As the smart city moves from concept to reality, the SDV will become even more important as a dynamic node in this system. In the smart city, data and information technology are leveraged to improve operational efficiency, share services with public citizens, and provide a better quality of government. This includes helping traffic flow more smoothly, imposing environmental regulations, managing parking more effectively, and reducing energy usage where possible.
The SDV can become fully integrated into this ecosystem, because it connects its own local “edge” computing systems to the central cloud. Technologies such as 4G, 5G and their successors are enabling the SDV to share the data it is collecting with smart infrastructure, and in turn receive data back. For example, the SDV can send its average speed and location — even weather or road conditions it is encountering — back to the cloud, to enhance traffic data, which other vehicles can then use to optimise their routes. Tolls can be charged automatically based on vehicle location, without the need for physical barriers or license plate recognition. In the future, data from the vehicle’s cameras and other sensors could be used to enhance weather reporting, or to provide additional information for ensuring physical security. The car itself can even be integrated more directly into the energy flow of the urban environment.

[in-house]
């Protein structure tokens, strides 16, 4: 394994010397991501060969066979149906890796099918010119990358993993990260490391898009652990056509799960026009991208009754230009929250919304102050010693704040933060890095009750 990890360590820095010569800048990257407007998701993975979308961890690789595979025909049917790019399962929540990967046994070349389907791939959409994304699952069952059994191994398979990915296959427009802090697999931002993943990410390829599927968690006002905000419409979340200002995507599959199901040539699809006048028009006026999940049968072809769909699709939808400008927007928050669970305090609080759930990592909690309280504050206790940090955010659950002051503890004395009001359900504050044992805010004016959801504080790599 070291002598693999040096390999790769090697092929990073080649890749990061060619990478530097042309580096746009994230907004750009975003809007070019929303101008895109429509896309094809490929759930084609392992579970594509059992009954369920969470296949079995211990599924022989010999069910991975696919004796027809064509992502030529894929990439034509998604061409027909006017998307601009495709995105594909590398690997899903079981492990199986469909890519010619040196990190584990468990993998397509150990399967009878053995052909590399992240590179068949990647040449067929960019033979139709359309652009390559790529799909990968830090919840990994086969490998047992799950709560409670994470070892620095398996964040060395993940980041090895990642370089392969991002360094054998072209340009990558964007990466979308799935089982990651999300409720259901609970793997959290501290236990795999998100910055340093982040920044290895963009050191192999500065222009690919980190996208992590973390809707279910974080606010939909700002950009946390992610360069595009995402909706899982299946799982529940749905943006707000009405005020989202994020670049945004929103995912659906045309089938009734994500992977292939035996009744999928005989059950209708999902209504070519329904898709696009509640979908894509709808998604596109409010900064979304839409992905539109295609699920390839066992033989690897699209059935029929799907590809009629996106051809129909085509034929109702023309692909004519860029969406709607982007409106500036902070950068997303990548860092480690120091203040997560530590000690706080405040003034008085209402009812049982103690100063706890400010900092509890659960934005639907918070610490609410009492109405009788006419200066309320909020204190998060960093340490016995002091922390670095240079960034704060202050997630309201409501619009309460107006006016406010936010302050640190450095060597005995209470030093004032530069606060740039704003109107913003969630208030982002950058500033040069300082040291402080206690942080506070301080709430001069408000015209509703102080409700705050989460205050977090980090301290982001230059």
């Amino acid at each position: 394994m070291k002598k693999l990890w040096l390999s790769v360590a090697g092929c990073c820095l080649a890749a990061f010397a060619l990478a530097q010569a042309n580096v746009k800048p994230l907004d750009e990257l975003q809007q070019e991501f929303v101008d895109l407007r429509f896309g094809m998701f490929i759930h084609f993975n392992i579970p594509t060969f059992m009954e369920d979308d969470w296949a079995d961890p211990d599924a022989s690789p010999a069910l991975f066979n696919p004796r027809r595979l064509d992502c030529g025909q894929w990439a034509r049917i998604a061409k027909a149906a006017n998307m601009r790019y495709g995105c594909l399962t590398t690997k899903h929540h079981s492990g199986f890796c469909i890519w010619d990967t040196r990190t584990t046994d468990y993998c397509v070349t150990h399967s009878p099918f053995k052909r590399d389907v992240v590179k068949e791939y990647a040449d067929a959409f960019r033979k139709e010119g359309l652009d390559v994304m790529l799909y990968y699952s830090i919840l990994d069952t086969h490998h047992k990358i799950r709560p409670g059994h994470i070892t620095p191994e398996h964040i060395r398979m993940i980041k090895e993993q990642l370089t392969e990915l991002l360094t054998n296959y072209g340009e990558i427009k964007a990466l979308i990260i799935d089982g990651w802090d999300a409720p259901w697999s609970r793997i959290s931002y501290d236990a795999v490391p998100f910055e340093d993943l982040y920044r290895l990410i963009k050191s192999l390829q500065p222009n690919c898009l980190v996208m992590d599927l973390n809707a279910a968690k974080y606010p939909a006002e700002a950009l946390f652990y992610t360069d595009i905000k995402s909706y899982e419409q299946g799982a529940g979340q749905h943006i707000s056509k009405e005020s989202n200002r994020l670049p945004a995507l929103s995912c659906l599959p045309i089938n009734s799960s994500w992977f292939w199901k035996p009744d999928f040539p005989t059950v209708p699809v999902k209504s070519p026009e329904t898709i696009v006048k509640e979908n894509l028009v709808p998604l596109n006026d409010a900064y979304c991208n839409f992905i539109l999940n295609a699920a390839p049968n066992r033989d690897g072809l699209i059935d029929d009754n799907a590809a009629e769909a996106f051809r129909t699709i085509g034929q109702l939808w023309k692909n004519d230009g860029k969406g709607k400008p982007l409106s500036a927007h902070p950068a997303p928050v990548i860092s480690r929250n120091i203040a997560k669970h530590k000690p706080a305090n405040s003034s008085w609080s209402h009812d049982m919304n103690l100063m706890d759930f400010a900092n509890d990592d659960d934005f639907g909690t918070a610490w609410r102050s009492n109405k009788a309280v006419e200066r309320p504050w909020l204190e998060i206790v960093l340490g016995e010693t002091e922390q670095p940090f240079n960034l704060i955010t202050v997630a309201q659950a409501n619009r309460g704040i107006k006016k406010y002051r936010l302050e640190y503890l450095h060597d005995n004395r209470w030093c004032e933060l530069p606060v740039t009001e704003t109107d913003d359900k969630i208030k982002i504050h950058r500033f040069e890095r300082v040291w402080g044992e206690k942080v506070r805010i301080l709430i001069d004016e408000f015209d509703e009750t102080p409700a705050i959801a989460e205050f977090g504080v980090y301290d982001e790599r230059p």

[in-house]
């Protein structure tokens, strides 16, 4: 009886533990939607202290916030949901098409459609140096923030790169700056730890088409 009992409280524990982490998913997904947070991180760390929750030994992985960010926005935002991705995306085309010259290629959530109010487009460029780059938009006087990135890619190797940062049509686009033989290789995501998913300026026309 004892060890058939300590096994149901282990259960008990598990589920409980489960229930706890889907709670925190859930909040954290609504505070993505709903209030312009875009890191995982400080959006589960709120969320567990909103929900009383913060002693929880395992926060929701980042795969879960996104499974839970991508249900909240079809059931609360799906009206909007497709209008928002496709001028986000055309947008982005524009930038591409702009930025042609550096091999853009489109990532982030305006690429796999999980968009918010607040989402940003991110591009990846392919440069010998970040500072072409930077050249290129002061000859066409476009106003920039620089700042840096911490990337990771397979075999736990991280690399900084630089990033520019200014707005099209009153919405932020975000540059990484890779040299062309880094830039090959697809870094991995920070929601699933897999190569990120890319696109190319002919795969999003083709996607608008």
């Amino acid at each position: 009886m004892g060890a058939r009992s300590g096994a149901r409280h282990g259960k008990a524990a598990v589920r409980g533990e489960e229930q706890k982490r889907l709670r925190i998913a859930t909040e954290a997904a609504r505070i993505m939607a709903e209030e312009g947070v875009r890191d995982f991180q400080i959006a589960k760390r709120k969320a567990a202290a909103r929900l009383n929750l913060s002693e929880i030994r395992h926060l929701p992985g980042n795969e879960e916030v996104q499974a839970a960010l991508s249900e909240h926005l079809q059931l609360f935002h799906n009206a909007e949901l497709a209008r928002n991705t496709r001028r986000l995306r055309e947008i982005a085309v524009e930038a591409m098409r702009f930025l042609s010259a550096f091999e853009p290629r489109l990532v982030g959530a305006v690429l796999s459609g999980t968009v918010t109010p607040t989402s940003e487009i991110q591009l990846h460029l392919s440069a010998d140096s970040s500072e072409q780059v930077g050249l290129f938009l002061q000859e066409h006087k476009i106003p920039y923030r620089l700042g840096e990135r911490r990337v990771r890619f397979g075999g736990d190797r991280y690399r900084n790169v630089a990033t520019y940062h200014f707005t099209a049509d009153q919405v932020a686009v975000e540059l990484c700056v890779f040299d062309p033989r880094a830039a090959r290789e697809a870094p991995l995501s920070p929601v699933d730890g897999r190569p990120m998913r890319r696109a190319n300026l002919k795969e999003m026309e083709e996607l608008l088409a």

We are already seeing some of this being implemented. Energy providers have been offering low night-time rates for some time, to incentivise EV owners to charge their electric cars when the grid is less utilised. But this fixed period, which drivers take advantage of via scheduled charging, can be provided on a more dynamic basis with an SDV. Although the night is usually the time of lowest demand, there could be other times of low utilisation, and services are emerging that can control your car to charge cheaply whenever there is free capacity, making more efficient use of the grid.
Beyond this, experiments in “vehicle-to-grid” technology have proven successful. This is where a car battery can also be tapped to send excess power from the vehicle back to the local utility grid, for use by homes and businesses. For these kinds of services, there needs to be full communication between the car, its battery and the grid, all occurring in real time.
SDVs, Autonomous Driving, and Micromobility